In the 1960s, a husband and wife team conducted an experiment with a chimp named Washoe. R. Allen Gardner was a psychologist, and his wife Beatrix was a zoologist. They took a young chimpanzee and attempted to raise it like a human child. The name came from a native American tribe and Washoe County, Nevada.
The couple taught Washoe American Sign Language (ASL), which they said he learned very quickly. Over time, Washoe learned 350 words and used them in combination, such as “Gimme Sweet.” R. Allen Gardner recently passed away, and his work has been revived in several popular magazines and journals.
When Gardner published the report about raising a chimp named Washoe, some people used it to say that chimps are merely less developed humans. They said the Gardner’s had to use ASL because the anatomical structure of a chimpanzee’s mouth and throat was simply inadequate to speak in human language. Furthermore, Washoe taught a bonobo named Kanzi to use ASL. Central Washington University in Ellensburg, Washington, had a department called The Chimpanzee and Human Communication Institute which closed in 2013. Washoe died there in 2007.
Scientists have conducted many experiments on the interaction between chimps and humans. Sometimes they had negative results when the chimps reverted to their normal behavior as seen in the wild. Animal rights proponents have pushed to have chimps receive the same rights as humans. Some evolutionists would point to this as proof that humans and chimpanzees evolved from a common ancestor.
While the research is interesting and the creativity of the Gardners is impressive, there are some important things to point out. There has never been a question about whether animals can mimic human sounds. A parrot can rattle off human words and even phrases. There have even been dogs that could make a sound that resembles human words. Learning sounds and putting them into a form that elicits the desired response is not language. Webster defines language as “a system of communication which consists of a set of sounds and written symbols used by the people of a particular country or region for talking or writing,”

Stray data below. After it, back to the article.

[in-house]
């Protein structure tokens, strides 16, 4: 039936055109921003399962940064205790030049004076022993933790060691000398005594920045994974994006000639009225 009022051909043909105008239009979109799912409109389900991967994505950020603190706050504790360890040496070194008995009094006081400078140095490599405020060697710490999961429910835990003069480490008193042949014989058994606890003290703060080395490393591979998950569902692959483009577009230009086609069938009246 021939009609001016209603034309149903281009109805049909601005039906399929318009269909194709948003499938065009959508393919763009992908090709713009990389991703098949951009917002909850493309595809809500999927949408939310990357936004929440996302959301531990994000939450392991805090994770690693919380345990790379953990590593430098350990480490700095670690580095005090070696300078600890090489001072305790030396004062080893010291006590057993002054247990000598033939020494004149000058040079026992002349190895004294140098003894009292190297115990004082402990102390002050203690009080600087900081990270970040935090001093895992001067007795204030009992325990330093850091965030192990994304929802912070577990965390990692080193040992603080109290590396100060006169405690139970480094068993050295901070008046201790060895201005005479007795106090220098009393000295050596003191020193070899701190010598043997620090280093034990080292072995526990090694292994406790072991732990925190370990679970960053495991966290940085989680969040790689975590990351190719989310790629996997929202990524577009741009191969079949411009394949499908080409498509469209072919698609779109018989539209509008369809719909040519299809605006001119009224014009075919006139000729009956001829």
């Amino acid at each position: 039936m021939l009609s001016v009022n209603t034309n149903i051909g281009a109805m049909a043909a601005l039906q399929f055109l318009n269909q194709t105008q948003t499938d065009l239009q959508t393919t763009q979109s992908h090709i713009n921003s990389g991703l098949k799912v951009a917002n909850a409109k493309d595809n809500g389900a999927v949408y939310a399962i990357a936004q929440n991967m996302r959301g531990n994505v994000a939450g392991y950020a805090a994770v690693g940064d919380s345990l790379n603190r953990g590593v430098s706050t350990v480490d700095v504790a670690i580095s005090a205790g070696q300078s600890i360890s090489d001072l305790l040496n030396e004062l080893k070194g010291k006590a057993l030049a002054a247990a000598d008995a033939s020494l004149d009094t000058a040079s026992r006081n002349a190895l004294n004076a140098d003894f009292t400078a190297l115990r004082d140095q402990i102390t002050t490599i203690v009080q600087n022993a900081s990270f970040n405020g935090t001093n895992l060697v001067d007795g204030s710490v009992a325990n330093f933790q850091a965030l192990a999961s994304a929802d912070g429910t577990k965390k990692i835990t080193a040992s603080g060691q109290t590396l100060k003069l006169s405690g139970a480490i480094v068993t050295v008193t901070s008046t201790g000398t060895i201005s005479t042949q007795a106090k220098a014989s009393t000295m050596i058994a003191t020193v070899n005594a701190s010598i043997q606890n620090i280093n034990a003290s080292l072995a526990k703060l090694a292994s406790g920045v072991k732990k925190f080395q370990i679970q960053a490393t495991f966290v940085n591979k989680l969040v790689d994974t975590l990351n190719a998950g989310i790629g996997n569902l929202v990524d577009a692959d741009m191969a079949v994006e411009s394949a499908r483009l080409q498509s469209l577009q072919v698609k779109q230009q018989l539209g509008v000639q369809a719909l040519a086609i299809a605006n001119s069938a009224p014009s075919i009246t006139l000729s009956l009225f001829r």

Mimicking a sound is not language. A chimp named Washoe using ASL is not human language. Humans project ideas, feelings, and artistic expression of life in music and art using language. The evidence supports a vast difference between animals and humans, as described in the Genesis account.
The Bible tells us that humans are uniquely created in the image of God (Genesis 1:27). That refers to our spiritual makeup expressed in language and may or may not include sound. Baby humans learn to mimic, but it isn’t until they reach some level of maturity that they express spiritual creativity. Humans express the image of God in morality and the structure of society, as well as in language, art expression, and appreciation of beauty. The more we learn about animals, the more we appreciate how well-designed they are, but they are not humans.
— John N. Clayton © 2021